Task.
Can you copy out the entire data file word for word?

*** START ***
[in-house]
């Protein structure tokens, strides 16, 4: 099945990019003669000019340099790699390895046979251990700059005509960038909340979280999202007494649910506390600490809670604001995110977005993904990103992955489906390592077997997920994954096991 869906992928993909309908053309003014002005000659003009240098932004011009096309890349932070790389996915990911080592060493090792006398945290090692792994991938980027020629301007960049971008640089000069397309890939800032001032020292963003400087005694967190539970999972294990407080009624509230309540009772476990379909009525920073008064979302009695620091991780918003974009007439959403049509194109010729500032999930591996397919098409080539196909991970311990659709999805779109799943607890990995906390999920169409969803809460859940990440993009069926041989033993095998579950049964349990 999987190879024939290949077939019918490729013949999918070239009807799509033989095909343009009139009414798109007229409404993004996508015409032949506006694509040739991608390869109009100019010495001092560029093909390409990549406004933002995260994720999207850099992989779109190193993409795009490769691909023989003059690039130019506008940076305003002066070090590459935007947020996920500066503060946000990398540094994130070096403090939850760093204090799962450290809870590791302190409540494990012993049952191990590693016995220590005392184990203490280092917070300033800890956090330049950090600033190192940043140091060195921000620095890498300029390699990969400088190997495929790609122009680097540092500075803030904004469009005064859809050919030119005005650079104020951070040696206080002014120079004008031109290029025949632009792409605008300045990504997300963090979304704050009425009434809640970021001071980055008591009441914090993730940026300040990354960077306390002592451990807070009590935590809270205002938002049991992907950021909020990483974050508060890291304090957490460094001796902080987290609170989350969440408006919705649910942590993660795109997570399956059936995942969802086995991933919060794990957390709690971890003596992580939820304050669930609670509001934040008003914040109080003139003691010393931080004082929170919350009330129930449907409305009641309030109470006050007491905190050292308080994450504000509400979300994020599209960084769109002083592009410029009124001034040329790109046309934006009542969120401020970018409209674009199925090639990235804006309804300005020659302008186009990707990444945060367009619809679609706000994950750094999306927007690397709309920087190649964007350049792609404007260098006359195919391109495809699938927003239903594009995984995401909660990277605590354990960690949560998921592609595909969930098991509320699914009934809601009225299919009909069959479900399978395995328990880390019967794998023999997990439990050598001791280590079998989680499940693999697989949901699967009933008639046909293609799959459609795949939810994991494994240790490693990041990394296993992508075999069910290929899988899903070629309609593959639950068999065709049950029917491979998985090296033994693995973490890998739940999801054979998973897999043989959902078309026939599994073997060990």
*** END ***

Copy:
[in-house]
């Protein structure tokens, strides 16, 4: 099945990019003669000019340099790699390895046979251990700059005509960038909340979280999202007494649910506390600490809670604001995110977005993904990103992955489906390592077997997920994954096991 869906992928993909309908053309003014002005000659003009240098932004011009096309890349932070790389996915990911080592060493090792006398945290090692792994991938980027020629301007960049971008640089000069397309890939800032001032020292963003400087005694967190539970999972294990407080009624509230309540009772476990379909009525920073008064979302009695620091991780918003974009007439959403049509194109010729500032999930591996397919098409080539196909991970311990659709999805779109799943607890990995906390999920169409969803809460859940990440993009069926041989033993095998579950049964349990 999987190879024939290949077939019918490729013949999918070239009807799509033989095909343009009139009414798109007229409404993004996508015409032949506006694509040739991608390869109009100019010495001092560029093909390409990549406004933002995260994720999207850099992989779109190193993409795009490769691909023989003059690039130019506008940076305003002066070090590459935007947020996920500066503060946000990398540094994130070096403090939850760093204090799962450290809870590791302190409540494990012993049952191990590693016995220590005392184990203490280092917070300033800890956090330049950090600033190192940043140091060195921000620095890498300029390699990969400088190997495929790609122009680097540092500075803030904004469009005064859809050919030119005005650079104020951070040696206080002014120079004008031109290029025949632009792409605008300045990504997300963090979304704050009425009434809640970021001071980055008591009441914090993730940026300040990354960077306390002592451990807070009590935590809270205002938002049991992907950021909020990483974050508060890291304090957490460094001796902080987290609170989350969440408006919705649910942590993660795109997570399956059936995942969802086995991933919060794990957390709690971890003596992580939820304050669930609670509001934040008003914040109080003139003691010393931080004082929170919350009330129930449907409305009641309030109470006050007491905190050292308080994450504000509400979300994020599209960084769109002083592009410029009124001034040329790109046309934006009542969120401020970018409209674009199925090639990235804006309804300005020659302008186009990707990444945060367009619809679609706000994950750094999306927007690397709309920087190649964007350049792609404007260098006359195919391109495809699938927003239903594009995984995401909660990277605590354990960690949560998921592609595909969930098991509320699914009934809601009225299919009909069959479900399978395995328990880390019967794998023999997990439990050598001791280590079998989680499940693999697989949901699967009933008639046909293609799959459609795949939810994991494994240790490693990041990394296993992508075999069910290929899988899903070629309609593959639950068999065709049950029917491979998985090296033994693995973490890998739940999801054979998973897999043989959902078309026939599994073997060990």